Sports Education

Sports Education

Importance of self-learning and development

story I re-read recently reminded me of how smart kids are and how un-smart adults can sometimes be when it comes to sports education and learning.

A dad was coaching a group of young girls in baseball and hard as he tried, he couldn’t get the girls to execute a proper over-hand throw. They just kept pushing the ball forward instead of throwing it. As the amateur coach’s frustration began to boil over, one of the girls suggested they get down on their knees and throw. To the dad’s amazement, this strategy worked!

Likewise a visit to a neighbourhood play school set me thinking about how in our busy daily schedules we often tend to ignore innovative solutions that even a two-year-old can conjure up. For instance recently, a toddler participating in a group activity dutifully listened to the instructions given by the coordinator and then went on to create his own game using the ball that had been provided to him. Within a few minutes — nay seconds — rebels as they are, the other children were playing with him! Eureka, they had instantly created a new game!

As I continue to write on the theme of helping children get the most out of their sports experiences, I am increasingly convinced that the key to doing it is to put kids in charge as much as possible. Because their young minds are more amenable to new experiences and out-of-the-box solutions than our creaky, old adult brains. Children are not bound by rigid rules and fears that wrap our rusted adult minds. But they need opportunities and support to make the most of their innate mental agility. All we need to do is give them opportunities (in the incident above, it was merely a ball), a free and secure environment and perhaps a few minutes! Try this and observe how your world benefits by way of sports innovations created by an unconstrained intelligence.

For example, in my day (granted it was a very long time ago) youth sports and games were much more informal. There was no such thing as pitching machines for seven-eight-year olds or paid consultants to help kids fine-tune their batting swing. We organised our own baseball, football and basketball games — at times on dirt fields, sometimes on grass, and often under the glow of streetlights at night. We taught each other how to play; we chose our own teams, called our own plays and kept our own scores. If there were disputes — and there often were — we learned how to settle them ourselves. In the process, we learned volumes about teamwork, cooperation, fair play, creativity, and conflict resolution.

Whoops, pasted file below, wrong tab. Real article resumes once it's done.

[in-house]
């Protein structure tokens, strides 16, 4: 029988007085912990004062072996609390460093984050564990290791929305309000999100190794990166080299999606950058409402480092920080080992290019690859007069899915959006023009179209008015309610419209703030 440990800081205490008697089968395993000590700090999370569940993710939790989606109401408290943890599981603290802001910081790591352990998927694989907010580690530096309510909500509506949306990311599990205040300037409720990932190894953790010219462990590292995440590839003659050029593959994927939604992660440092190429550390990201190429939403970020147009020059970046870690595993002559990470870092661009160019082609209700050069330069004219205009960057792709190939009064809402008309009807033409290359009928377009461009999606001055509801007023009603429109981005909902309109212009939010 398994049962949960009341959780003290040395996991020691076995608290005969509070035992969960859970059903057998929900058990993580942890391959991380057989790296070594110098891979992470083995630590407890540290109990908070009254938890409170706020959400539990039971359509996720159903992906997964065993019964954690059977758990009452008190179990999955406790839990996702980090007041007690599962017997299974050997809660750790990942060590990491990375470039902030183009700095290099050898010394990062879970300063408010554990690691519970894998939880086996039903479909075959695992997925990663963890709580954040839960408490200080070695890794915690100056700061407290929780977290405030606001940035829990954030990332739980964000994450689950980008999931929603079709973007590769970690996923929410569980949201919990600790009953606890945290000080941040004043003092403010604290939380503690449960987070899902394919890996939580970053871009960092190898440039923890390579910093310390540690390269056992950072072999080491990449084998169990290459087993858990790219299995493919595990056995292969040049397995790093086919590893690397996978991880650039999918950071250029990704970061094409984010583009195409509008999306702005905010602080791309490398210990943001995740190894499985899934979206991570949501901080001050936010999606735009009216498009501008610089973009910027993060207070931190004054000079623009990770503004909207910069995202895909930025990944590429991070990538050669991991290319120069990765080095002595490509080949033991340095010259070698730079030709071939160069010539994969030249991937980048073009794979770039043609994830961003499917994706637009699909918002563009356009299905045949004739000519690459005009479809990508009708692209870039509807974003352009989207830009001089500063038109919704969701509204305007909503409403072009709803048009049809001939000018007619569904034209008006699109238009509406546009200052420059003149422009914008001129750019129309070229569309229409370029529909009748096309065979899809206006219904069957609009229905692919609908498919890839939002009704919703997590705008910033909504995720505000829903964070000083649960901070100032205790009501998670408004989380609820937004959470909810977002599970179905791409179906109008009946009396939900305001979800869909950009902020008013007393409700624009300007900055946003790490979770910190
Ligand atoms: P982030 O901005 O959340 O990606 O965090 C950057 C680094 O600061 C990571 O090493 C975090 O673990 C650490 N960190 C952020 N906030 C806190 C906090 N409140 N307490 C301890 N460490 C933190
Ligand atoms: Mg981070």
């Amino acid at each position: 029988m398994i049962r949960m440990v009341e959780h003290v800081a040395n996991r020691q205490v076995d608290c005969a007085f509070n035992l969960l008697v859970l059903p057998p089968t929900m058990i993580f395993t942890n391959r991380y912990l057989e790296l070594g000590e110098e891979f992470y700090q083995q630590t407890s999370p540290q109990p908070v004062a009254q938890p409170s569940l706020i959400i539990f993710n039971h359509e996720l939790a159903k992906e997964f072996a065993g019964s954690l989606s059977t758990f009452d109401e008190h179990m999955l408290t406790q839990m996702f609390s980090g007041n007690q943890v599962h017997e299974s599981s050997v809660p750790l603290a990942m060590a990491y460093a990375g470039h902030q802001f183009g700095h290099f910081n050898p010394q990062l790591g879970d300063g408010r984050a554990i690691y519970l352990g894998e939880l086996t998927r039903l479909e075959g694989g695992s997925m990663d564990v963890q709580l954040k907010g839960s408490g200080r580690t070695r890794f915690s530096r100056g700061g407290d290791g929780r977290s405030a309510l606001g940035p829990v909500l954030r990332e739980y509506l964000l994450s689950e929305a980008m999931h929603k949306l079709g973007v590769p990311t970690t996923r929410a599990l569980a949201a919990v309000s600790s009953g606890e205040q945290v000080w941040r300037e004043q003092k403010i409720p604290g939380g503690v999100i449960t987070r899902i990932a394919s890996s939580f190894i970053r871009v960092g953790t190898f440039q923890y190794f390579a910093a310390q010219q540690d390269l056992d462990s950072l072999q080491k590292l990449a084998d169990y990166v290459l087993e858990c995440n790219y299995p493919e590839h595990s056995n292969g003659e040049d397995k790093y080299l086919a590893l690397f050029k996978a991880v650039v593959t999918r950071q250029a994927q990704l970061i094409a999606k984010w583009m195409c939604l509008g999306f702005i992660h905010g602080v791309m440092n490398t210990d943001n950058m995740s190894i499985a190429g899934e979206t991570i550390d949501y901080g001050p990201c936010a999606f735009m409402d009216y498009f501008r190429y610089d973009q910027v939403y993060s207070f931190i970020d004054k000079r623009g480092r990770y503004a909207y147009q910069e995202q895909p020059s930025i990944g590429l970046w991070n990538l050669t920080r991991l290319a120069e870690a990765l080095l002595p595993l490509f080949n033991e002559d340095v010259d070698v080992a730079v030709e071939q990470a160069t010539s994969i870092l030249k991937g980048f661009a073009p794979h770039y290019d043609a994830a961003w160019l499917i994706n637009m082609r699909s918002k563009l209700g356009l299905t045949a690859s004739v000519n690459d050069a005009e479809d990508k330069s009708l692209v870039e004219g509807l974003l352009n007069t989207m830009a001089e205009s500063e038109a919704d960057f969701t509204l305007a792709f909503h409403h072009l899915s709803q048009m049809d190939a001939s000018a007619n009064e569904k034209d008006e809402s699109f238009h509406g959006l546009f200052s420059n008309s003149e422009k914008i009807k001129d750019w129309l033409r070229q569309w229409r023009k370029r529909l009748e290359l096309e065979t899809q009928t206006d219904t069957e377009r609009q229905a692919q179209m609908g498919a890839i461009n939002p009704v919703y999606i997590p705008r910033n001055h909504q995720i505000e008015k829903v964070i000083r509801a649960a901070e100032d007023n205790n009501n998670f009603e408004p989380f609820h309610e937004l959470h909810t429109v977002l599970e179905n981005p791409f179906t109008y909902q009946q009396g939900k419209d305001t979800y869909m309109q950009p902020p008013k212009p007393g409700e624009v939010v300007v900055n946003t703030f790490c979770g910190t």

Unfortunately, such self-learning and self-development traditions are lost in these modern times of hi-tech athletics, with certified umpires, coaches and other adults running the show. Today, in the cause of discipline children are groomed to play like adults and to think within a box of rules. The free spirit of children is controlled and curbed by adults in the form of parents or coaches.

In their misguided efforts to transform children into perfect social animals, adults tend to ignore the fact that creativity and discipline originate from freedom to think without inhibition or fear.

However, as my introductory example suggests, it is not impossible to create innovation opportunities in contemporary sports environments. When we give kids the opportunity to serve as assistant coaches, umpires, managers and assistant managers, scorekeepers — even inviting them to sit on executive boards — we help them to develop the skills required to become thinkers and executives, and provide them valuable opportunities to impact their environment and shape it for the better.

Indeed, it makes sense to begin training young minds in our values and culture, by sharing with them the decision-making for their leagues and sports events. And it follows that they should share the power behind such decisions. By power sharing, adults can pass on our knowledge and skills to them, and in turn learn from their unique perspective, thus creating future leaders who understand the value of power and authority, and use it carefully. In addition, it will provide important and meaningful opportunities for less-gifted athletes or even non-athletes to participate in sports activities. Placing them in positions to understand sports and game rules will perhaps help them evolve into able sports administrators and managers.

Empowerment is the cornerstone of democratic societies. Sports programmes can and should provide opportunities for young people to participate and develop not only by way of playing opportunities but also through developing leadership, administration and management capabilities. Sports authorities and those with inert passion for games should take on the responsibility of improving standards and facilities available.

Sports education is still accorded little importance in many countries. In societies which don’t provide budgets for sports, individuals at all levels should come forward to create facilities and improve standards, to produce better citizens and competent leaders.

(Dr. George Selleck is a California-based sports psychologist and advisor to Sportz Village, Bangalore)